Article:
Between a Block and a Hard Place by Lev Butts

It's summertime here in the sunny South (and, I guess pretty much everywhere else in the northern hemisphere). My papers are all marked, my grades are turned in, and for the first time since teaching high school, I have three whole months where I don't have to be anywhere (Don't get me wrong, I still have work  to do, but they're all online classes).

Three whole months of limitless opportunity.

You get me, Alice Cooper; you really really do.

At least it seemed so two weeks ago when I locked my office door and drove home. I spent the hour and a half drive meticulously planning how I would get ALL of the writing done this summer. I was going to finish the Lovecraft book I'm editing AND finish the next installment of Guns of the Waste Land. Hell, I'd even try to tap out a little more on the next story in my Ragnarok retelling. Maybe even write a new blog post for my woefully underused personal blog (I've grown so lazy with it, I forgot to even link my last Author's Electric Post there).

However, the vast fields of promise and opportunity that looked, from the high vantage point of a fortnight ago, like this:

now more closely resemble this as I move further and further into my summer:

I'd blame it on the crippling drought, but that ended a couple of years ago.
So what happened? How did I get from the excitement of a new adventure waiting just over the horizon to this barren waste land of Facebook-checking, Youtube watching, and cat picture staring?

Other than the fact that Grumpy Cat never really gets old?
Writer's Block.

It took me a while to get it, but all of my comic book reading, video-game playing, and television watching that I had told myself was just me unwinding from an academic year was just my avoiding writing. 

I realized this when I found my self actually doing chores around the house instead of writing. Got a dish out? Let's wash that shit right the hell now. Maybe I should make the bed before writing. I wonder if I should rotate my tires, and clean the carburetor on the Bug first?

At first I thought it was just laziness. I had set myself a task, albeit one I thought I'd enjoy, so now I was bound and determined to not do that task. Then I realized, it was more like I knew what would happen once I sat down at the computer:

Not. A. Damned. Thing.
All my productivity, then, had been a mask to hide my lack of productivy.

Writer's block

Severe writer's block
I had a lot to do, but I was afraid I'd not be able to do any of it, so I'd sabotage all of it.

The web is chock full of writing pundits weighing in on how to beat writer's block.

They all suck.
So I'll go ahead and add my two cents worth, as well. Here's my five best ways to fight writer's block:

Your's suck, too.
5. Trick Yourself

This trick works especially well if you have multiple projects as it's really just a variation of the above-mentioned doing-chores-to-feel-accomplished-without-really-doing-what-you-need-to-be-doing procrastination technique.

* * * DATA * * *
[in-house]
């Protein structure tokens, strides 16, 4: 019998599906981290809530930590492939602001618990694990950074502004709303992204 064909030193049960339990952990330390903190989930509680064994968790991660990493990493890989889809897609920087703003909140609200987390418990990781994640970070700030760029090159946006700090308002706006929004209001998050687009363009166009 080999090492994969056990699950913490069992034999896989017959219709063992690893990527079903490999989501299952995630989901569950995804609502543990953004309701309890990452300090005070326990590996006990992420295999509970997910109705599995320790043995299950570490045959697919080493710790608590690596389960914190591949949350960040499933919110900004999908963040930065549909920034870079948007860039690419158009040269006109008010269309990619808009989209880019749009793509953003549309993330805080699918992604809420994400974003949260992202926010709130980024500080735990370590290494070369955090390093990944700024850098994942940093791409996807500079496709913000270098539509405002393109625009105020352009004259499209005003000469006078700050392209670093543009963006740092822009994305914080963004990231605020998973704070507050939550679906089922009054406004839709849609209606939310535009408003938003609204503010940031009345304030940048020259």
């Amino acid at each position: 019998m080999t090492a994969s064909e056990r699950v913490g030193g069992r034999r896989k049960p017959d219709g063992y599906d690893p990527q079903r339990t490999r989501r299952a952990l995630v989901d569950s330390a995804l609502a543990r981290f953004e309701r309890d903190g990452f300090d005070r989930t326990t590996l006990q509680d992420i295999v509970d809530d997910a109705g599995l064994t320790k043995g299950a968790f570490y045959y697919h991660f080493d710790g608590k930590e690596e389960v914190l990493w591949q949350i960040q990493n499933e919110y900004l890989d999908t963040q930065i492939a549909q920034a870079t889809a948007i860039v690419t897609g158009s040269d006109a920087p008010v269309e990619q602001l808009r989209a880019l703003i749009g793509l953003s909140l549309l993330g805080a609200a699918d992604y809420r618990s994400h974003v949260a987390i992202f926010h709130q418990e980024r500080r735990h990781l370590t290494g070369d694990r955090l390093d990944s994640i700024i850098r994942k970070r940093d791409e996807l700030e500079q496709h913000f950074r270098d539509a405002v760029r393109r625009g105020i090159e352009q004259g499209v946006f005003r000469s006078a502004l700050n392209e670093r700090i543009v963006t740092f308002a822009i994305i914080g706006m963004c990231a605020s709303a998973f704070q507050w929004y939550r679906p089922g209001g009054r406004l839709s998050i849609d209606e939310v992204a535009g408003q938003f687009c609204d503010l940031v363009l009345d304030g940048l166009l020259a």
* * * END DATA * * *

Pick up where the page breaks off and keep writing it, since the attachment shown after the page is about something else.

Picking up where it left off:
Decide which project is the most important one to you, and do the other one in order to avoid it.

In my case, I have two major projects: the Guns sequel and the Lovecraft book. Guns is going to be harder because it requires actual creativity and writing. The Lovecraft book requires research and transcribing mostly, though I do have to write the introductions at some point. 

This week, then, I have been working diligently on annotating the selections in the Lovecraft book and transcribing my interviews with various authors.

I'm so happy even the dread-shadowed plains of Leng
cannot smother my sheer joy.
It has worked great until this morning, when my subconscious got wise and realized what I was up to. Hence this post. See? Every time I dread writing on one thing, I move to another. The secret is to keep writing something. Keep faking accomplishment by actually accomplishing something.

It's just like the chore thing: I have avoided writing, but I have also, undeniably, achieved something.

I mean, really, those paper clips weren't going to organize themselves were they?
Of course there are problems here, too. What if both projects are equally important? What if you only have one project? What if the problem is that you want to write but have absolutely no idea what to write?

Well, that's where techniques 4-1 come in:

Well, shit.


Bill Kirton said…
Never really suffered from this but I recognise the symptoms and I suspect that there's one particular project of mine (the one I've been calling a WIP for years now) which definitely qualifies. So far, I've still managed to churn out (and enjoy churning out) short stories and other excuses, but I feel the need to force a confrontation. I'll do it later, though.
Lydia Bennet said…
It may not be writer's block Lev, but just that the stuff is sorting itself out in your head and it will start to emerge when it's ready? Either way, good luck, and I really enjoy your posts, and your use of pix and captions too!
Kathleen Jones said…
Thanks for the smile and the frisson of recognition!

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